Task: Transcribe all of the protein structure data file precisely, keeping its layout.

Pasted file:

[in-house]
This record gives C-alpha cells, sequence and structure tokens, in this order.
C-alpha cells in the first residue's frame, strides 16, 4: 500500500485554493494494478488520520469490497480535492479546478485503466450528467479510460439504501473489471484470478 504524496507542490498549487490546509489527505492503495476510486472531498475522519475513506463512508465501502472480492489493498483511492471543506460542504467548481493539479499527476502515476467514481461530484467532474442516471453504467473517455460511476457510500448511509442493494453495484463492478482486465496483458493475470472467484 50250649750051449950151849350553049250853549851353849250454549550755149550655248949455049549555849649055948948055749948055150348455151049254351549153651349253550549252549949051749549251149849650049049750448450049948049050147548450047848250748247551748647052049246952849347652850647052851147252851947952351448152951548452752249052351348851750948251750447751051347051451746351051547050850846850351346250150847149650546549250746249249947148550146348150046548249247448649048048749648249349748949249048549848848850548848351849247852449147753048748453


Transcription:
[in-house]
This record gives C-alpha cells, sequence and structure tokens, in this order.
C-alpha cells in the first residue's frame, strides 16, 4: 500500500485554493494494478488520520469490497480535492479546478485503466450528467479510460439504501473489471484470478 504524496507542490498549487490546509489527505492503495476510486472531498475522519475513506463512508465501502472480492489493498483511492471543506460542504467548481493539479499527476502515476467514481461530484467532474442516471453504467473517455460511476457510500448511509442493494453495484463492478482486465496483458493475470472467484 50250649750051449950151849350553049250853549851353849250454549550755149550655248949455049549555849649055948948055749948055150348455151049254351549153651349253550549252549949051749549251149849650049049750448450049948049050147548450047848250748247551748647052049246952849347652850647052851147252851947952351448152951548452752249052351348851750948251750447751051347051451746351051547050850846850351346250150847149650546549250746249249947148550146348150046548249247448649048048749648249349748949249048549848848850548848351849247852449147753048748453